Basically, the equations of motion - and also the equations for the tidal forces - are the same as the Newtonian equations, except that we replace t by tau
If you know the solution in Schwarzschild coordinates I would appreciate it you show it or at least help finding a solution. I suppose it I was still not clear enough that I do not want a weak field or short distance solution. The whole point, for me at least, is to learn how to calculate it. If you do not know it it is all right, if you do know, even partially, I and I suspect many others will appreciate your help.

The question is still open:

We have two clocks with an initial coordinate distance of 1 free falling. As soon as the front clock reaches R=2, what is the R value of the back clock?

Can you help answering this question?

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yuiop said:
In other words an observer at rest with the elevator may be able to detect its length contraction! The reason this is "allowed" is because while the observer and the centre of mass of the free-falling elevator have inertial motion, ...the top and bottom of the elevator are not inertial and not free falling in the proper sense, because there motion is constrained by being physically attached to the centre of the mass of the elevator. This fine distinction was mentioned by Pervect.

Hi yuiop Wouldn't this seem to imply that a free falling particle inside the elevator near the ceiling would have motin toward the ceiling and likewise for a particle towards the floor?
If this is not the case then in what sense would those parts of the system not be inertially freefalling?
In another context : if there is an elastic sphere and an equivalent sphere of disassociated particles
freefalling together then we expect the particle sphere to spread out radially over time and the elastic sphere to either : 1) inertially fall based on it's COM , retaining shape while coaccelerating with the particles initially at the center of the particle sphere. With the particles at the front now accelerating ahead and the particles at the rear falling behind.
Or 2) Deform comparably to the particles but perhaps to a lesser degree.
In either case, if we assume the elastic sphere to be hollow and large enough to contain the particle sphere it would seem to mean the particles moving in both directions relative to the leading and trailing hemispheres , no??

Passionflower said:
Right, exactly what I mentioned as well right? So we agree here?Correct, that is why I wrote inertial acceleration.
Are you saying the inertial acceleration is not the same magnitude as the proper acceleration in case the clock would be stationary in the field?
Inertial acceleration is not a term I normally use, so if you want define inertial acceleration as "is the acceleration measured by taking the coordinate distance fallen (over a short time interval) and dividing by the proper time (squared) of the falling object." then that is fine by me. I am short of time so I don't have time to carefully answer your question here.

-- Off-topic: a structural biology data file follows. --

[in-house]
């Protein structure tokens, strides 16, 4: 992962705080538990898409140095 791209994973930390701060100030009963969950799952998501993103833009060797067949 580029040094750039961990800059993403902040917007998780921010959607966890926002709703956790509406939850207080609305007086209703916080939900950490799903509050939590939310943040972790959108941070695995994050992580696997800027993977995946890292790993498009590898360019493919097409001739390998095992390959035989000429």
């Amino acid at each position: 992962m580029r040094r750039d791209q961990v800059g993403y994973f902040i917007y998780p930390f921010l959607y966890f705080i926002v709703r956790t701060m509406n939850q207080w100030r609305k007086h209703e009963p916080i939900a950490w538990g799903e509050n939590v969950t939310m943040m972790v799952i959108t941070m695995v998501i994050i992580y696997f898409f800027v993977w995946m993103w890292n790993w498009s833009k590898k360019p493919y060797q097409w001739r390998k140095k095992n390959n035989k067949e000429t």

In the Schwarzschild case we do not have to worry about Ricci curvature. So it looks like it is the same as Newton with the difference that we have to integrate the distance because spacetime is not flat.
I think in the end we might have to consider Ricci curvature in strongly curved spacetime.

Austin0 said:
Hi yuiop Wouldn't this seem to imply that a free falling particle inside the elevator near the ceiling would have motin toward the ceiling and likewise for a particle towards the floor?
Yes.

If this is not the case then in what sense would those parts of the system not be inertially freefalling?
It is the case.

In another context : if there is an elastic sphere and an equivalent sphere of disassociated particles
freefalling together then we expect the particle sphere to spread out radially over time and the elastic sphere to either : 1) inertially fall based on it's COM , retaining shape while coaccelerating with the particles initially at the center of the particle sphere. With the particles at the front now accelerating ahead and the particles at the rear falling behind.
Or 2) Deform comparably to the particles but perhaps to a lesser degree.
In either case, if we assume the elastic sphere to be hollow and large enough to contain the particle sphere it would seem to mean the particles moving in both directions relative to the leading and trailing hemispheres , no??
I think case 2 is the most realistic, with case 1 being the case for a hypothetical but unrealistic infinitely rigid sphere. Also bear in mind when we say "changing shape" or "changing volume" we have to be careful to define according to which observer.

Passionflower said:
There is thread open at https://www.physicsforums.com/showthread.php?t=431407 about tidal effects but there may be too many question or the chunk asked is simply to large to handle. At any rate, perhaps it is better to have a very simple question answered first.